This is one of the most persistent challenges that transgender and gender nonconforming people face: the simple humanistic right to comfortably use a bathroom. This sparks tremendous controversy for some.

For whatever reason, people just cannot get over the fact that they might have to share a bathroom with someone who is not ‘naturally born’ a gender which matches a sign.

Perhaps, why we are all so paranoid about trans people in bathrooms, is because we’ve unfortunately been conditioned to do so for a generations. But this must stop!

But what if I told you the solution is actually already here? And what if I told you these created ‘bathroom politics’ do not hold up in reality.

Introducing, gender-neutral, private, unisex bathrooms, or as I like to call them, bathrooms!

Image via Moss Design

A progressive architecture company called Moss Design has taken a design-minded approach to the issues of gender and the human right to use a toilet. They point out that multi-stall bathrooms are not as efficient as everyone believes. Bathrooms we see today in most public places are more costly because the partitions (stall dividers) could be replaced by something else entirely: walls.

This not-so-out-there ideas calls for restrooms with multiple, single-occupancy rooms. Despite this being contrary to typical U.S. bathroom architecture, I’m still baffled that more public bathrooms aren’t separate rooms.

A consistent argument opposers to gender-neutral bathrooms have is that there are safety and privacy concerns when trans people use public bathrooms. However, wouldn’t building more unisex bathrooms actually create more privacy at the throne? What would you rather have to divide toilets, stalls or walls?

Personally, I’d rather not have my coworker’s staring at my shoes from the stall over, poop-shaming me every time I have to go number two at work. But maybe that’s just me (please comment below if you disagree)?

Workshop Together

Continue to challenge your own perceptions on gender and sexual orientation if you aren’t already We have to work together in order to create inclusive spaces.

And that involves listening to LGBTQ+ people, as well as setting up support groups for them. Workshopping together also helps answer questions people may have about contemporary beliefs on gender. This is a fantastic way for people to become more educated.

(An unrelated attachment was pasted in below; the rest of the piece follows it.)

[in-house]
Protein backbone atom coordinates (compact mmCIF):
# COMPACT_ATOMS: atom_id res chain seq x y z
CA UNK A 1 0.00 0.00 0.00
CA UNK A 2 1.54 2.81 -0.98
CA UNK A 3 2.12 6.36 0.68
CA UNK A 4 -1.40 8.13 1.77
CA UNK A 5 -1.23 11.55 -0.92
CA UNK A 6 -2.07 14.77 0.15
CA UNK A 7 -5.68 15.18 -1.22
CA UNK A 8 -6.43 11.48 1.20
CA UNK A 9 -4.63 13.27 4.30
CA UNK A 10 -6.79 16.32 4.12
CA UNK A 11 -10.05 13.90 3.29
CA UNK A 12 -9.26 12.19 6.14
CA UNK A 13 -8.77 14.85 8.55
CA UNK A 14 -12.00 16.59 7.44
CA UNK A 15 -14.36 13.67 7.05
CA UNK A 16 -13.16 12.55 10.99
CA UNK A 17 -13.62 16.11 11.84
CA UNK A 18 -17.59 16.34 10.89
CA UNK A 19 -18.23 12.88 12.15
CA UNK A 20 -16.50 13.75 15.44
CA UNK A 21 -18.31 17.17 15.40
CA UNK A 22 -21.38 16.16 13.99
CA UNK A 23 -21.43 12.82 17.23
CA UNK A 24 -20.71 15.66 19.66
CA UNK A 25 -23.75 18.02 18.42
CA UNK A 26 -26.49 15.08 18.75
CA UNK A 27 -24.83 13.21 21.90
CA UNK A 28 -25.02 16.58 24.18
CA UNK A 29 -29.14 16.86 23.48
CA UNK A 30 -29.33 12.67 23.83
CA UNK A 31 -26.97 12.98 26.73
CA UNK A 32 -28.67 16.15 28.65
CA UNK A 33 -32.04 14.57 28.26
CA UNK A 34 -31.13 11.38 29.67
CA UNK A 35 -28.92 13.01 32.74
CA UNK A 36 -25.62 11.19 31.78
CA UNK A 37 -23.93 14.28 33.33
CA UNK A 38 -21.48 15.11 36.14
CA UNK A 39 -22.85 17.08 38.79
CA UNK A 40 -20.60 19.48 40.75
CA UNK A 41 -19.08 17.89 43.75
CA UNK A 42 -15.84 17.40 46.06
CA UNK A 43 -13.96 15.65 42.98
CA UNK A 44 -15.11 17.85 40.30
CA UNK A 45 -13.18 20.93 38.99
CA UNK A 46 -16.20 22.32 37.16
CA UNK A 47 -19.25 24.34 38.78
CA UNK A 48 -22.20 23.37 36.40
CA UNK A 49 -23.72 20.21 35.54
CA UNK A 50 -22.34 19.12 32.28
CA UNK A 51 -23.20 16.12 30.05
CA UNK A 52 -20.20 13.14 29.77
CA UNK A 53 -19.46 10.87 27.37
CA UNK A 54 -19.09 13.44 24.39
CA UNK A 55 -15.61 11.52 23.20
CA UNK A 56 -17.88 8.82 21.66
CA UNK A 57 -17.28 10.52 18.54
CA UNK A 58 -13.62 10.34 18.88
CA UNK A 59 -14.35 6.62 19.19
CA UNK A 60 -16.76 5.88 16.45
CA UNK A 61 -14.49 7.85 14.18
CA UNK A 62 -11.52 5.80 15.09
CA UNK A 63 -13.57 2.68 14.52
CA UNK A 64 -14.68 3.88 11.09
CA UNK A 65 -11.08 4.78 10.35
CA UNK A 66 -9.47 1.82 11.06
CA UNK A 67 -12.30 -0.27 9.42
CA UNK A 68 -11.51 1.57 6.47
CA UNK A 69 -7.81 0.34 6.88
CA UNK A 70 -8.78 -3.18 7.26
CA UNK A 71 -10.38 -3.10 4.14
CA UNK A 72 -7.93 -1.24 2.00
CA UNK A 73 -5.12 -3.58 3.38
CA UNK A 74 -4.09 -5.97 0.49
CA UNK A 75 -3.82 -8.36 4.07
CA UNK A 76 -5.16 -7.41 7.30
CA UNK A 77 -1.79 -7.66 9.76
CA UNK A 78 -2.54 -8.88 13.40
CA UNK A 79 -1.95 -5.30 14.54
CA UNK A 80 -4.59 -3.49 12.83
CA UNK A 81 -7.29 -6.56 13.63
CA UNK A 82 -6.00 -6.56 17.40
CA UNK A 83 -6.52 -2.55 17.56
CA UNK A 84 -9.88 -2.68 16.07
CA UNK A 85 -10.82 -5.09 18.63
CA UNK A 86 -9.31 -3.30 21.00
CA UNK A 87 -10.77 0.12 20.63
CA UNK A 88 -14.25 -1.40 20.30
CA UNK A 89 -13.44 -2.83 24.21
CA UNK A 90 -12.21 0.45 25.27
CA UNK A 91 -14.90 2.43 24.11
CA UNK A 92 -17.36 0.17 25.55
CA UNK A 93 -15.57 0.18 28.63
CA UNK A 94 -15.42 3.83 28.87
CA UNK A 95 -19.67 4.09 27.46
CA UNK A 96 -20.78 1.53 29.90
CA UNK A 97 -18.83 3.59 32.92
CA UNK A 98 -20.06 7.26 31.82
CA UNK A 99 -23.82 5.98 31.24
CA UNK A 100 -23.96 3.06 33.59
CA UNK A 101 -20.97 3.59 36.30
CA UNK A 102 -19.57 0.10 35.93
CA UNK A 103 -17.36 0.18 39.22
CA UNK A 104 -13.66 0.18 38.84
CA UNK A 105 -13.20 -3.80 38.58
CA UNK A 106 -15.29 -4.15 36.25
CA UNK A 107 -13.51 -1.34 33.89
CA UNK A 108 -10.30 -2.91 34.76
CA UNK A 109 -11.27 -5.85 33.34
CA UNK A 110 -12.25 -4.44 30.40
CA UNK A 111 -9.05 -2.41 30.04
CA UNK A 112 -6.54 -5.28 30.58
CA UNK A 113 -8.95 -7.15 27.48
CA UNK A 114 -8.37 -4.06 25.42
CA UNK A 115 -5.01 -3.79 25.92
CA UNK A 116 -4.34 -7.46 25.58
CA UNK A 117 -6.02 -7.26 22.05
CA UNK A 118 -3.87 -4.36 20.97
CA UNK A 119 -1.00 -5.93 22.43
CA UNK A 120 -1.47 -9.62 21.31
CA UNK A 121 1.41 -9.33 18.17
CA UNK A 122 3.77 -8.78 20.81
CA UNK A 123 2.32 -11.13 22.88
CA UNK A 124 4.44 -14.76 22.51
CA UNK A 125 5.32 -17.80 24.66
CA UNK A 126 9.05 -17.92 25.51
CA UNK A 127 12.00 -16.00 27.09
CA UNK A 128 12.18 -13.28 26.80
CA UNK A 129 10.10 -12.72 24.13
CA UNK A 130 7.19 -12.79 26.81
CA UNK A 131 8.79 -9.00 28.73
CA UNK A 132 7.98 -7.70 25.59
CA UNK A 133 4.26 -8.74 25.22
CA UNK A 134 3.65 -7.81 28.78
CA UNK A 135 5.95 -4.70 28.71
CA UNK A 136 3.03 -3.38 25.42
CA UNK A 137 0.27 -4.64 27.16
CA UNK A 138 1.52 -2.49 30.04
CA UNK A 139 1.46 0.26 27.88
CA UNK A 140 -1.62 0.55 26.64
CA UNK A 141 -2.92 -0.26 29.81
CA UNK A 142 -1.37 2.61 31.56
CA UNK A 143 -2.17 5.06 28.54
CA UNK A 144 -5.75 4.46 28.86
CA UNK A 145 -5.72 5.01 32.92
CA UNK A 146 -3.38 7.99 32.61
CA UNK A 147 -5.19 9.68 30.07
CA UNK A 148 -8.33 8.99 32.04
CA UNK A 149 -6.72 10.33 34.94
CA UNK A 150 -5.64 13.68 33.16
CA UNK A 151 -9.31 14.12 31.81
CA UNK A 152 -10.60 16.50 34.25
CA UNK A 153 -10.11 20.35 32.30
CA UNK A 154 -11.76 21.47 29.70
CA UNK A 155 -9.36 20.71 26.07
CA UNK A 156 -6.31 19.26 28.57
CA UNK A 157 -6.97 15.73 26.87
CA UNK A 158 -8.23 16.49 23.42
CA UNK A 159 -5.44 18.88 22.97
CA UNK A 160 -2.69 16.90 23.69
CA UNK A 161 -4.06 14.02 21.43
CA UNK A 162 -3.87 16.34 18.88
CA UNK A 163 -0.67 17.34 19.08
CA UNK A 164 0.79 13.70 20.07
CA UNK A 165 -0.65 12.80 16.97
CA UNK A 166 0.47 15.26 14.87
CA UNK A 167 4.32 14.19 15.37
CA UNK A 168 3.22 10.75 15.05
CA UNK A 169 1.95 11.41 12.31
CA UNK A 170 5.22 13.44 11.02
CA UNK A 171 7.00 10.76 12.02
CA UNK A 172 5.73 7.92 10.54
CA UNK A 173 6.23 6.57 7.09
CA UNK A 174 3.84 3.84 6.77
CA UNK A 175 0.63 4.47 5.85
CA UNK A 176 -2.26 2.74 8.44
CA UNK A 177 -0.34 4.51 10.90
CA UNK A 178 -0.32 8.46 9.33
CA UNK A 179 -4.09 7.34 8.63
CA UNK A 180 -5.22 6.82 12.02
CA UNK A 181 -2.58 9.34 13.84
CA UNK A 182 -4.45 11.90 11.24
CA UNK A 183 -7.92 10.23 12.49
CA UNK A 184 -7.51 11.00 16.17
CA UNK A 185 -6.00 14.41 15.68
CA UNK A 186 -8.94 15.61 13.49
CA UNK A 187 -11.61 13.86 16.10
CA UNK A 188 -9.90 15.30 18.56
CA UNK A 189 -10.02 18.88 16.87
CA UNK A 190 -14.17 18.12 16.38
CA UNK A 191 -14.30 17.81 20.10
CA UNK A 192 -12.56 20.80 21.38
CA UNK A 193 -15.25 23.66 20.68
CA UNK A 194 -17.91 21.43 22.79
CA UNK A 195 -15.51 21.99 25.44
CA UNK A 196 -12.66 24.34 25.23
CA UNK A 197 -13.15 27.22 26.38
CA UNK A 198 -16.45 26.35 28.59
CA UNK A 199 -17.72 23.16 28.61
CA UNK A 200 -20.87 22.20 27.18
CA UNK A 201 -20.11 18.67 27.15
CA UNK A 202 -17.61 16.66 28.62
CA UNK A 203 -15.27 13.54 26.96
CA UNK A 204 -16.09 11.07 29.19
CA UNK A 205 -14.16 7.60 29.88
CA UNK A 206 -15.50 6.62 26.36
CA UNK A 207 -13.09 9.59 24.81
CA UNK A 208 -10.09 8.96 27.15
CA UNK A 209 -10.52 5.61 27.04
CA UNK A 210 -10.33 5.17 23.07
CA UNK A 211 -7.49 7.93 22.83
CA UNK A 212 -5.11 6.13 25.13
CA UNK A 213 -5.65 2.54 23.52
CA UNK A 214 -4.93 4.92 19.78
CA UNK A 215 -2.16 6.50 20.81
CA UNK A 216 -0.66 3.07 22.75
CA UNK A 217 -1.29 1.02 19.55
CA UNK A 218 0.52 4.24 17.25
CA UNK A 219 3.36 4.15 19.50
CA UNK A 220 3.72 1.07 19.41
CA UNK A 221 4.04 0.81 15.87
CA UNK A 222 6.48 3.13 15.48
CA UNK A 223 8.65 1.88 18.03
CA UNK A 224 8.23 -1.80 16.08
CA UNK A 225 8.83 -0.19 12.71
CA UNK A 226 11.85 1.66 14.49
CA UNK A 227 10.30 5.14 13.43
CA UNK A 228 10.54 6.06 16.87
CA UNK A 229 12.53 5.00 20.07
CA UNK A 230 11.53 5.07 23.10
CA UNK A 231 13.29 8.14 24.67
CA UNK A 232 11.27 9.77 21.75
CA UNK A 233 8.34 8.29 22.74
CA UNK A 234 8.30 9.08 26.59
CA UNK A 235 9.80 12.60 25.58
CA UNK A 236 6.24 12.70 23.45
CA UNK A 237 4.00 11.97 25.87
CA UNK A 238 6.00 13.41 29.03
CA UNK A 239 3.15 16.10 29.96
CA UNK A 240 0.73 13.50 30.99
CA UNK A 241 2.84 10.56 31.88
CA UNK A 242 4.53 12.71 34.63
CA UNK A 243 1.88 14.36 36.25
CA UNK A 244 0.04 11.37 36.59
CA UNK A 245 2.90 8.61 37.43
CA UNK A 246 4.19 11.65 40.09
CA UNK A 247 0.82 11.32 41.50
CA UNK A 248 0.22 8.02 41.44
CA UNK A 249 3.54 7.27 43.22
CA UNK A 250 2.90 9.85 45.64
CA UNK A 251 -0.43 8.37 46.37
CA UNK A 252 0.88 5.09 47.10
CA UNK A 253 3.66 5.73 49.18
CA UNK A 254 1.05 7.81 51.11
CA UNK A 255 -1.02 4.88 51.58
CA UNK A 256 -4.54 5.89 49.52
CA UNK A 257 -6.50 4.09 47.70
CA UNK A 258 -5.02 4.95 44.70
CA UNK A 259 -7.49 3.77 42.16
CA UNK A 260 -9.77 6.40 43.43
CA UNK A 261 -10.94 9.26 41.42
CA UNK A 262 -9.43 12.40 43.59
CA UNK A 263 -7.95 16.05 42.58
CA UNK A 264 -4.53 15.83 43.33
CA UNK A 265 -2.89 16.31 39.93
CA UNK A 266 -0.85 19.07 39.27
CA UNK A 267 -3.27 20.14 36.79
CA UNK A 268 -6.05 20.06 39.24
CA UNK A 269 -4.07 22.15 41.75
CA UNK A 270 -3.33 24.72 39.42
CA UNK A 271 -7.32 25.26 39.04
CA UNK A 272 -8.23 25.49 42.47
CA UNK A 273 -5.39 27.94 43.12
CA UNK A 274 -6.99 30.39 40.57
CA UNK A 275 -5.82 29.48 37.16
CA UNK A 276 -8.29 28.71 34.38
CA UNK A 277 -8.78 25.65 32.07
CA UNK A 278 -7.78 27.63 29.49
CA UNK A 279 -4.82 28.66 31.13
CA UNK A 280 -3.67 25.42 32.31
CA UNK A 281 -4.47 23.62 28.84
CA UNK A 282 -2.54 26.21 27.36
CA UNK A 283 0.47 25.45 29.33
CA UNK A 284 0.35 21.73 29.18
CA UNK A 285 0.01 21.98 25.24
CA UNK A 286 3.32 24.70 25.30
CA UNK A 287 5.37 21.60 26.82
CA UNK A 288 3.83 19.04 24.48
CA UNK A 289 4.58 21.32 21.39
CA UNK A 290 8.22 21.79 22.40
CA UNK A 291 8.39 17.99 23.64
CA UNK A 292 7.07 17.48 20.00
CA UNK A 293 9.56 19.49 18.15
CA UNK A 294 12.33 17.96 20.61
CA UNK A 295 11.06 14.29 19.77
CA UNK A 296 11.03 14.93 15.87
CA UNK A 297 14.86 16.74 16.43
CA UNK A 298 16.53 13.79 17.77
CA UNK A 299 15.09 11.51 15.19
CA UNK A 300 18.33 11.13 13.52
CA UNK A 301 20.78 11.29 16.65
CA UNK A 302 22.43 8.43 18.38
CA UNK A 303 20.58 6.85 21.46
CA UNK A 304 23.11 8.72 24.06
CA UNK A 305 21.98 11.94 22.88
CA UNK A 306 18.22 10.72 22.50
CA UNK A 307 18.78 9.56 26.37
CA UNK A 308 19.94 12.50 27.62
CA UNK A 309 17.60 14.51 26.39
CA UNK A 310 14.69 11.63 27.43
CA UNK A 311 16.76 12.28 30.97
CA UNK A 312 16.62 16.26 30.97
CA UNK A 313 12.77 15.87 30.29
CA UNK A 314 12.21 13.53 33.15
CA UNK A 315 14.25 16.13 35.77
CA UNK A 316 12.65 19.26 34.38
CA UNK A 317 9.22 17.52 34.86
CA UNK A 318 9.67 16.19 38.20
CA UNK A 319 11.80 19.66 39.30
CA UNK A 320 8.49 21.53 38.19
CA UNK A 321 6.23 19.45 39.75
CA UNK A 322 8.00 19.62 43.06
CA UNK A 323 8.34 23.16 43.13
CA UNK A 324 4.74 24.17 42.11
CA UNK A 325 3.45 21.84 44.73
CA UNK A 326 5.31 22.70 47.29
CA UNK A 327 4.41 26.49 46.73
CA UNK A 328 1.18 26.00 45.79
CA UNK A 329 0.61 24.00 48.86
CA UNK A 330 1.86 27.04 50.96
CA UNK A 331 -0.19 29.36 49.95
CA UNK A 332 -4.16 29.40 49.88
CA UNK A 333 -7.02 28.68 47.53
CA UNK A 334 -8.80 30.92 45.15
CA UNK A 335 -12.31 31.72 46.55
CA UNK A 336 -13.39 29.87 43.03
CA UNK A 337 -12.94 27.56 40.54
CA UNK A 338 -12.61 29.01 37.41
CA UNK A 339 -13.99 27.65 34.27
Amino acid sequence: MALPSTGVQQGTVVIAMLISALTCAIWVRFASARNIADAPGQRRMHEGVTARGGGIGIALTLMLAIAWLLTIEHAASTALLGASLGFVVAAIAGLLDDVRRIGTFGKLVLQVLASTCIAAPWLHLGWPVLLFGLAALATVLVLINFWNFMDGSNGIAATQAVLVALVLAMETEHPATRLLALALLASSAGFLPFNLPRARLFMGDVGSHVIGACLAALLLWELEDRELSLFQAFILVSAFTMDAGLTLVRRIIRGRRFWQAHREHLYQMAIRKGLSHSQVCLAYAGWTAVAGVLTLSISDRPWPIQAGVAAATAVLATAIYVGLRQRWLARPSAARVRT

This is crucially important, because the U.S. needs more diversity within organizations, businesses, and places of work. When more diverse groups of people are able to work in harmony, there’s increased problem solving, recruitment, creativity, productivity, and energy, among many other positive outcomes.

Lastly, if you are looking for some resources on be sure to start by reading over BizCatalyst 360’s Gender/Diversity/LGBT vertical. And keep pushing your self-education on LGBTQ+ culture by reading the following resources and articles:

Robert Parmer
ROBERT Parmer is a student of Boise State University, ex-chef and barista, and adamant writer. He stepped away from the kitchen life three years ago to pursue freelance writing endeavors, and enjoys writing about business, health/wellness, and cats.
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Chris Pehura

In Ontario, Canada, a bill C-16 was passed.

It included LGBTQ2 protection under human rights. But here’s the problem, the way the bill was worded, it makes it illegal to not use someone’s preferred pronouns. Illegal meaning if someone who was gender fluid decided today they’re a male, and you called them a “she” because yesterday they were a female, well you can be taken to court and/or go to jail.

Another example is that you’re a business and your employee looks like a man but identifies as a woman. If this employee was interacting with customers, the business may lose money if this employee decides to wear a dress at work.

After passing, Bill C-16 went through a lot of debate. And through that debate data and statistics research came up that argues that the multiple gender identities may be null and void. Rather than trans-gender the majority are trans-trenders.

Despite quite a few research studies that provide hard evidence that a majority of gender identities do not exist, Bill C-16 has set a precedent to further laws that are more rooted in identity politics than actual psychology research and evidence.

Personally I think the law in South Dakota was passed in to become a precedent so what happened in Canada won’t happen in South Dakota.

Carol Bleyle

Robert, great points! I think it’s important to remind people that it’s ok to feel uncomfortable when you’re not sure how to handle a situation or you’re not sure how to determine what pronoun someone prefers. But if you’re willing to stay open-minded, you’ll be able to get past the “newness” of the idea that there are more than two clearly delineated genders. And then we can all get back to business. :-D